The signing of the JCPOA in July 2015 marked a significant turning point in the West’s relationship with Iran. Since the deal was announced, a number of trade and political delegations from all over the world have visited Tehran to boost bilateral ties and explore opportunities to re-engage with the Iranian market, trying to take full advantage as crippling economic and trade sanctions were lifted.
Internally though this has only served to bring to the fore the divisions that exist within Iran’s ruling class between the hard-line and more pragmatic conservatives. While the Rouhani Administration presents Iran as a safe and attractive destination for Foreign Direct Investment, hard-liners continue to argue that any sort of engagement with Europe and America should be treated with the upmost suspicion. At the same time, Iran’s foreign policy in the aftermath of the deal has been characterised mainly by continuity, leading the country’s strategic goals in the region to often be perceived in direct opposition with those of the West.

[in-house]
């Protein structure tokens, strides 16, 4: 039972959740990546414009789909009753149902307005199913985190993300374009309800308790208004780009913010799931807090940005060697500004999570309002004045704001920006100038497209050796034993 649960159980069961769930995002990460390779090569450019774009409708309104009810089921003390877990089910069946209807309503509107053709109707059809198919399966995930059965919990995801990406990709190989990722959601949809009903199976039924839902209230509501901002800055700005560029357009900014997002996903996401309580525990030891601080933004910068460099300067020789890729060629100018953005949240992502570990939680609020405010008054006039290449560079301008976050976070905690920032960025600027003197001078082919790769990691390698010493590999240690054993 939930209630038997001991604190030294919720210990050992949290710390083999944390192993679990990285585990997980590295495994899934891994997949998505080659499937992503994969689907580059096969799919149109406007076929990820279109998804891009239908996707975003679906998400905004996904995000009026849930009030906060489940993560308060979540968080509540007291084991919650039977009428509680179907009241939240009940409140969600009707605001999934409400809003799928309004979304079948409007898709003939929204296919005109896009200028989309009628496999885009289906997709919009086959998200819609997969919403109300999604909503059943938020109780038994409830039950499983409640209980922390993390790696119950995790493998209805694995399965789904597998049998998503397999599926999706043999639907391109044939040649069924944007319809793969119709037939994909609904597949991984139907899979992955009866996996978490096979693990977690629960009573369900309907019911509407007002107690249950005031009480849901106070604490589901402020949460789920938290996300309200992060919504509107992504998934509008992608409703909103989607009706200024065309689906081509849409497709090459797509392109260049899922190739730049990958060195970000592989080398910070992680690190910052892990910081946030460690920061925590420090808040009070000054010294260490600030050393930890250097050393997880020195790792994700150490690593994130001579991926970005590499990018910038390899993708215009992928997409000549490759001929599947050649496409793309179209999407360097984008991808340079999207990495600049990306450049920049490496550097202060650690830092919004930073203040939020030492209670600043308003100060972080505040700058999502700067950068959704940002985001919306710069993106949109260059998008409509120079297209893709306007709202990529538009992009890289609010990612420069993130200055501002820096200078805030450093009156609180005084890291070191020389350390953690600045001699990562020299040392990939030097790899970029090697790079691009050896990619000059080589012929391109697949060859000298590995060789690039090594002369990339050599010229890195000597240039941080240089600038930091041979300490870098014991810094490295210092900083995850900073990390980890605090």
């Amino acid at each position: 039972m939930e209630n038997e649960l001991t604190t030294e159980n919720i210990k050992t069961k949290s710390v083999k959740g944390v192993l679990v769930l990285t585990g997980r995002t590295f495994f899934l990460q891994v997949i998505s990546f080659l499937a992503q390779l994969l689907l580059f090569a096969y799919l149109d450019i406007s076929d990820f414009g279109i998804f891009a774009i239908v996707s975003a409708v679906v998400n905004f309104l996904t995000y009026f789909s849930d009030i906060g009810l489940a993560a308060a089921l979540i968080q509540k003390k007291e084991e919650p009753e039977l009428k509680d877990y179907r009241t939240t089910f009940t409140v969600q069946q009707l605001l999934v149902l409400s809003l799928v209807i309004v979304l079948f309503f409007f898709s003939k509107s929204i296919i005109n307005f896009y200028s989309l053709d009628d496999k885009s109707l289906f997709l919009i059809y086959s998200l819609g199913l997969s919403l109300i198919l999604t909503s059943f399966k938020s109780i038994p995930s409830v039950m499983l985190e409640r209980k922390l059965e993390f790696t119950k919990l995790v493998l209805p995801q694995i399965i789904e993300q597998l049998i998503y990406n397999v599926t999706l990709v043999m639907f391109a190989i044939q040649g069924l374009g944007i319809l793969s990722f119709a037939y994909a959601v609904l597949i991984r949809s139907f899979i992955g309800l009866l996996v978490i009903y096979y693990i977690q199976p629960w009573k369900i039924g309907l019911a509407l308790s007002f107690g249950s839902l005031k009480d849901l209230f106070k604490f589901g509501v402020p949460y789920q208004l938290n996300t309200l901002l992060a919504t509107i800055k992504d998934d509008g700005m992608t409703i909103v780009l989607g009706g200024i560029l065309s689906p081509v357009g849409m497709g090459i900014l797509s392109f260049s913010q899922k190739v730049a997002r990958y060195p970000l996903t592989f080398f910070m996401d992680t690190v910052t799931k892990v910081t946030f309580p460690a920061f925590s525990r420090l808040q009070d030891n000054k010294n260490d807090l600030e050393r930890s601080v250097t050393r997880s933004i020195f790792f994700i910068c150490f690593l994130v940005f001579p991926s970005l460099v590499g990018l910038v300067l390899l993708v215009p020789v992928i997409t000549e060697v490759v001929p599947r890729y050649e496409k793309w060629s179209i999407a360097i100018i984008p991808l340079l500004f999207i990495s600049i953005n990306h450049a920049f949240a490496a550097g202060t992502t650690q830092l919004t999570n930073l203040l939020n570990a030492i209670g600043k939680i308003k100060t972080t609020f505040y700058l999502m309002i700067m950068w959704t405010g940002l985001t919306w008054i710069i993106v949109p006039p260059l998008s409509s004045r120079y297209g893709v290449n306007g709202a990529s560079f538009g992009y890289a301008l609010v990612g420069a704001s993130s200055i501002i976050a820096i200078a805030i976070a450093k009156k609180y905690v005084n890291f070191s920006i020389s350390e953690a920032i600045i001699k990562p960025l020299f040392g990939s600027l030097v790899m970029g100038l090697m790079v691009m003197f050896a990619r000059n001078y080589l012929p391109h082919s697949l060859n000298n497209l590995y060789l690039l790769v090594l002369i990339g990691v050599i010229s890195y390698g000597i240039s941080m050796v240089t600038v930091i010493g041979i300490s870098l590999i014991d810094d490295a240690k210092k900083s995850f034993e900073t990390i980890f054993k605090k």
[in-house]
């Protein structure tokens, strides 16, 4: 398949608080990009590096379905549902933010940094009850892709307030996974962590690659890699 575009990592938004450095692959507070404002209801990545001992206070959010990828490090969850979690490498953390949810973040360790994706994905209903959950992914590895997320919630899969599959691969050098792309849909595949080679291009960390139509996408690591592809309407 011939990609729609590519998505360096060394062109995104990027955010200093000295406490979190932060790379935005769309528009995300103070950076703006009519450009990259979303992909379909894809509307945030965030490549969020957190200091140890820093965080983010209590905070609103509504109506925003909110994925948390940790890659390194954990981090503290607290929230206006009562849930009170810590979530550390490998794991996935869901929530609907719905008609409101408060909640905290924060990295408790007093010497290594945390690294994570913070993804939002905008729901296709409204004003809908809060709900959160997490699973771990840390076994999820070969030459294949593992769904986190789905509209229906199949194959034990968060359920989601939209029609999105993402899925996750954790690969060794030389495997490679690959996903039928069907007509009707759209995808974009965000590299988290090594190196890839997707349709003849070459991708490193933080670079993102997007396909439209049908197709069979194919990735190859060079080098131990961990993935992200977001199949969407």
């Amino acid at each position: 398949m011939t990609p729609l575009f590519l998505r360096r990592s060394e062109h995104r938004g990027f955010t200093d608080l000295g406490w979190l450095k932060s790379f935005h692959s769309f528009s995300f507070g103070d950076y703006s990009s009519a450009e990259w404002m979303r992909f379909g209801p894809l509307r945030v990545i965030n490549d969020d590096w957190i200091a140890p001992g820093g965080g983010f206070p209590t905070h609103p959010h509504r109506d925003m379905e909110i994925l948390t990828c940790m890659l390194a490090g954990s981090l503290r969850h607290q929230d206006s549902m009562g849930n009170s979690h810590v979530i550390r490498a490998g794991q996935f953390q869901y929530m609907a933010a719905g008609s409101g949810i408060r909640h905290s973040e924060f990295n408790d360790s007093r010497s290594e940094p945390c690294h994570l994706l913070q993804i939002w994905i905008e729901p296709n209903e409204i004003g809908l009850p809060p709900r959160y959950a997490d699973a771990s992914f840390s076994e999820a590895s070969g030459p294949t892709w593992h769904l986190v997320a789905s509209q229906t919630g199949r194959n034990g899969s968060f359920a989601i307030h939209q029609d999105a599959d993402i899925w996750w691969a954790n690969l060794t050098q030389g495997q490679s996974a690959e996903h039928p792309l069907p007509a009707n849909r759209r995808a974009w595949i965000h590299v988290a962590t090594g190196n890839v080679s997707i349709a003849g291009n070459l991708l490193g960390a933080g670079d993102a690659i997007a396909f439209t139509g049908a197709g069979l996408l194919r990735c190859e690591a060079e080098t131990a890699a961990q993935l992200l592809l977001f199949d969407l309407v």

Ambassador Roberto Toscano served as Italy's ambassador to Iran between 2003 and 2008, and as ambassador to India from 2008 to 2010. Until 2003, he was Head of Policy Planning at the Italian Ministry of Foreign Affairs and chaired the Organisation for Economic Co-operation and Development’s Development Assistance Committee network on conflict, peace, and development co-operation. As a career diplomat, he has served in a number of other posts (Chile, USSR, Spain, United States, as well as at Italy’s Permanent Mission to the United Nations at Geneva).
The discussion will be moderated by RUSI Research Fellow Dr Aniseh Bassairi Tabrizi.